Don't Outsource Your Conscience: Lessons in Corporate Truth

JURIST Contributing Editor Nancy Rapoport of the University of Houston Law Center says that the recent spate of guilty verdicts and stiff sentences handed out for corporate fraud committed by the erstwhile leaders of Enron, WorldCom, Tyco, Adelphia and other companies suggests that executives need to take personal responsibility for the propriety of their deals, and shouldn't "outsource" their ethical judgment to others...



Guilty, guilty, guilty. Enron's Ken Lay and Jeff Skilling were both found guilty of conspiracy, securities fraud, and various false statements earlier this year. Since Enron's fraud was uncovered, various high-profile employees of companies from WorldCom to Dynegy to Tyco (and so on) have likewise received guilty verdicts and are either serving time or awaiting sentencing.

In the last few days, three significant sentences have made the news. Dynegy's Jamie Olis was re-sentenced to six years (down from the original 24) for his role in inflating Dynegy's cash flows. Bernie Ebbers pulled into prison yesterday in his Mercedes to begin serving his 25-year sentence. And also yesterday Andy Fastow received six years (down from the agreed-upon 10-year term that was part of his plea-bargain) for his role in the chutzpah-laden Enron frauds.

Not too long ago, Tyco International's Dennis Kozlowski received an Ebbers-like 25 year sentence, and John Rigas of Adelphia Communications received a 15-year sentence. On the other side of the government's win-loss record are Richard Scrushy and the dearly(?) departed Arthur Andersen accounting firm.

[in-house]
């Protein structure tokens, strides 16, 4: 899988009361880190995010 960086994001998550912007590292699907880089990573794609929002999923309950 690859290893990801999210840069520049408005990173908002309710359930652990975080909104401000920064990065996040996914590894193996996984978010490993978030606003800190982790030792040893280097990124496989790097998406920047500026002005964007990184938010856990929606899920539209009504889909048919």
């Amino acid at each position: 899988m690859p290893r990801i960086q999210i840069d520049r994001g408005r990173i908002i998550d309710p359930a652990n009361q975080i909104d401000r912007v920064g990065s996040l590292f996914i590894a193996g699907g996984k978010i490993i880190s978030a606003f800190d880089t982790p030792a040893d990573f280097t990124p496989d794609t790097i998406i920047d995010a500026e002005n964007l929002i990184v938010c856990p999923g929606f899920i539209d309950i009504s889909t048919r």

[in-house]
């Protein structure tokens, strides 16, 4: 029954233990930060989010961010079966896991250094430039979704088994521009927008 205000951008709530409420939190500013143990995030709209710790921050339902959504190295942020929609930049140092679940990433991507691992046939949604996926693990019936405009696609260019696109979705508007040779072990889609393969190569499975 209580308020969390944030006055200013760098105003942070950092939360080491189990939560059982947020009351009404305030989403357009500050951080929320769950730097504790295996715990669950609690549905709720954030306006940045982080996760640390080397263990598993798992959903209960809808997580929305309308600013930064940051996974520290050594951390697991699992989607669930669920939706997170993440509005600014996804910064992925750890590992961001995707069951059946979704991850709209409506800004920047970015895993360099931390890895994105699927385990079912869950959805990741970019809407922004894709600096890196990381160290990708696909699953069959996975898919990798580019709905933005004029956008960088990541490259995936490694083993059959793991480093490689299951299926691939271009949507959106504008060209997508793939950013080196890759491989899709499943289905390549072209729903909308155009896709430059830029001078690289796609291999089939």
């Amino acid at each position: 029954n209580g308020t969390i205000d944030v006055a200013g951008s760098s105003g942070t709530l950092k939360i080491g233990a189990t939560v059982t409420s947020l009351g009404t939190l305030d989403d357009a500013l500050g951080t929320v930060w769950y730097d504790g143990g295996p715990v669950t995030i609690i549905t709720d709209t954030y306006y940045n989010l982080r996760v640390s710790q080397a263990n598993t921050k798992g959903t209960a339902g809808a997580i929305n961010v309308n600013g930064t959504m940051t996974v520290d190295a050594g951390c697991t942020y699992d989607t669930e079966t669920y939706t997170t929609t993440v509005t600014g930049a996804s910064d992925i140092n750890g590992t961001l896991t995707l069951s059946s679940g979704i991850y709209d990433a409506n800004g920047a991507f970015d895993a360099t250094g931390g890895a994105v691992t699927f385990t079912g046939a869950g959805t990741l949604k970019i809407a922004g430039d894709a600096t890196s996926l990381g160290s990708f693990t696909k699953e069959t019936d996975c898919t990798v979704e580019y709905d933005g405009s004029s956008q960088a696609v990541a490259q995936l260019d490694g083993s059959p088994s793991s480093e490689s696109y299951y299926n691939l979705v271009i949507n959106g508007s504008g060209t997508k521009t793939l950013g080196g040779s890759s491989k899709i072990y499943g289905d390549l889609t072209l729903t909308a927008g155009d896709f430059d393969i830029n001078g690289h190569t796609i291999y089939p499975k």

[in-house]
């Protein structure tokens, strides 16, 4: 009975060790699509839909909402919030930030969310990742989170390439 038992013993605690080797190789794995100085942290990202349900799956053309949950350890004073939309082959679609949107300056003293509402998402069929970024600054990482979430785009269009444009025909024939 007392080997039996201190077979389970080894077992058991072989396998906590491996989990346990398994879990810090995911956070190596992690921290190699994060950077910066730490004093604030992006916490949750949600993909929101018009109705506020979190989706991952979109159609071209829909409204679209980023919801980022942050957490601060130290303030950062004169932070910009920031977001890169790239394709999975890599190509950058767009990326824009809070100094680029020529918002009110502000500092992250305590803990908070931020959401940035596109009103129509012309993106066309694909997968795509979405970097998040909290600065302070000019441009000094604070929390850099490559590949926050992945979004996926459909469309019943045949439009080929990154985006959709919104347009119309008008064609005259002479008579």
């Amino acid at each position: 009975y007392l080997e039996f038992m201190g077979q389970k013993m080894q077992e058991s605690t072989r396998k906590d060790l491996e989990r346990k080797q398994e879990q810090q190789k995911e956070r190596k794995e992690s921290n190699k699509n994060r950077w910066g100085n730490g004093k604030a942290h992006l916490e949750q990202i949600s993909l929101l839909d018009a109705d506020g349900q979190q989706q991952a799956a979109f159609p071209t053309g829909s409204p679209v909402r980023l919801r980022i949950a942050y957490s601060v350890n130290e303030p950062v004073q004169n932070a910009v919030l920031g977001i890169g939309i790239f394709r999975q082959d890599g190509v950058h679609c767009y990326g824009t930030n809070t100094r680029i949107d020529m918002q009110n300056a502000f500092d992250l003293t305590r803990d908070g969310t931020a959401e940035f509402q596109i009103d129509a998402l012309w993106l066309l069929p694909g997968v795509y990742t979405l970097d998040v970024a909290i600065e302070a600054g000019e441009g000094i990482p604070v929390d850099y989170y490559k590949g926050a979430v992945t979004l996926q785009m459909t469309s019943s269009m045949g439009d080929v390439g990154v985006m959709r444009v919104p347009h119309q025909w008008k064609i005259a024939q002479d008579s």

Different stories, different types of frauds, different sentences. What can we learn from the sentencing thus far?

Lesson one: timing is everything. Olis had originally received a mind-boggling 24 years in prison for participating in Project Alpha, a scheme that had overstated Dynegy's cash flows. Then the U.S. Supreme Court, in U.S. v. Booker, ruled that the sentencing guidelines were just that — guidelines — rather than mandatory rules. As a consequence of the Supreme Court's ruling, the Fifth Circuit reversed Olis's sentence, and on resentencing, the district court gave Olis a sentence of 6 years. Mind you, Olis is not serving "easy time," if such a thing even exists. Before his resentencing, Olis was moved from a minimum-security prison to a medium-security one. I'm sure that the fact that Fastow—who masterminded much of Enron's dirty deals—received the same sentence that Olis did. And Olis wasn't the mastermind of Dynegy's Project Alpha.

Lesson two: remorse matters. David Delainey of Enron was sentenced last week to 2½ years in prison for his insider trading. That sentence reflected his cooperation with the prosecution and, perhaps, a genuine remorse for his role in Enron's schemes. Andy Fastow cooperated with the Enron prosecution team, and he is cooperating with the plaintiffs in the shareholder suits. Fastow apparently demonstrated, to the district court's satisfaction, that he was truly a changed man by the time his sentencing date came around. (One of the tragedies of Ken Lay's death was that he was never able to live long enough to answer the question of whether he, too, would have reformed himself over time.)

Lesson three: symbols speak volumes. Many months before Ebbers drove himself to prison in his luxury car, Martha Stewart carried a Hermés bag into her jury trial. Although Stewart went to prison for a relatively minor transaction, she might have avoided some jail time by remembering that few jurors own a handmade handbag that takes years to acquire (from a multi-year waiting list).